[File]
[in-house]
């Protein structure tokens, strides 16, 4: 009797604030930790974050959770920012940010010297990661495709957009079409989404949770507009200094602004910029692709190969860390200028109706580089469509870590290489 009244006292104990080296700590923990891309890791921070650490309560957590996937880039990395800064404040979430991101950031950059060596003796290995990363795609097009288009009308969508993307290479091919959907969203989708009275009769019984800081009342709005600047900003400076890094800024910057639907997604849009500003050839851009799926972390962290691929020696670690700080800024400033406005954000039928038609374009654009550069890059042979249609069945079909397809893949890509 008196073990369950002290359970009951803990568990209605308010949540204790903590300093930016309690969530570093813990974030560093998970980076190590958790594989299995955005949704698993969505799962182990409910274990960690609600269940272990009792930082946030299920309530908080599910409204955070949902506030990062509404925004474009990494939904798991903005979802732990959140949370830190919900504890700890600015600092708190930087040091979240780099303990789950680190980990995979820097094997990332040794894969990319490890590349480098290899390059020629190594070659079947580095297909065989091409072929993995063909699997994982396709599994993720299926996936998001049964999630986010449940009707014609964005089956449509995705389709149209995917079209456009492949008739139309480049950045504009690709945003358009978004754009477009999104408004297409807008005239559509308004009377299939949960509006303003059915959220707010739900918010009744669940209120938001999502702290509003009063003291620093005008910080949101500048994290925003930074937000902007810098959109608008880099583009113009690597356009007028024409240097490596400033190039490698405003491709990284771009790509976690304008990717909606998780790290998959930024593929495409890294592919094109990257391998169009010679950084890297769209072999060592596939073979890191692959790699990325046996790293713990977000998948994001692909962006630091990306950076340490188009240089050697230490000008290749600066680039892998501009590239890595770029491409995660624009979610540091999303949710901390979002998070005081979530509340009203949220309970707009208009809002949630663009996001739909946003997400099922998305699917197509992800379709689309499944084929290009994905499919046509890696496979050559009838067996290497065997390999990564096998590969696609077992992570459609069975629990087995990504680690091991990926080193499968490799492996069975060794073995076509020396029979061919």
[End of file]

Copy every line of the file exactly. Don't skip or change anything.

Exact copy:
[in-house]
């Protein structure tokens, strides 16, 4: 009797604030930790974050959770920012940010010297990661495709957009079409989404949770507009200094602004910029692709190969860390200028109706580089469509870590290489 009244006292104990080296700590923990891309890791921070650490309560957590996937880039990395800064404040979430991101950031950059060596003796290995990363795609097009288009009308969508993307290479091919959907969203989708009275009769019984800081009342709005600047900003400076890094800024910057639907997604849009500003050839851009799926972390962290691929020696670690700080800024400033406005954000039928038609374009654009550069890059042979249609069945079909397809893949890509 008196073990369950002290359970009951803990568990209605308010949540204790903590300093930016309690969530570093813990974030560093998970980076190590958790594989299995955005949704698993969505799962182990409910274990960690609600269940272990009792930082946030299920309530908080599910409204955070949902506030990062509404925004474009990494939904798991903005979802732990959140949370830190919900504890700890600015600092708190930087040091979240780099303990789950680190980990995979820097094997990332040794894969990319490890590349480098290899390059020629190594070659079947580095297909065989091409072929993995063909699997994982396709599994993720299926996936998001049964999630986010449940009707014609964005089956449509995705389709149209995917079209456009492949008739139309480049950045504009690709945003358009978004754009477009999104408004297409807008005239559509308004009377299939949960509006303003059915959220707010739900918010009744669940209120938001999502702290509003009063003291620093005008910080949101500048994290925003930074937000902007810098959109608008880099583009113009690597356009007028024409240097490596400033190039490698405003491709990284771009790509976690304008990717909606998780790290998959930024593929495409890294592919094109990257391998169009010679950084890297769209072999060592596939073979890191692959790699990325046996790293713990977000998948994001692909962006630091990306950076340490188009240089050697230490000008290749600066680039892998501009590239890595770029491409995660624009979610540091999303949710901390979002998070005081979530509340009203949220309970707009208009809002949630663009996001739909946003997400099922998305699917197509992800379709689309499944084929290009994905499919046509890696496979050559009838067996290497065997390999990564096998590969696609077992992570459609069975629990087995990504680690091991990926080193499968490799492996069975060794073995076509020396029979061919």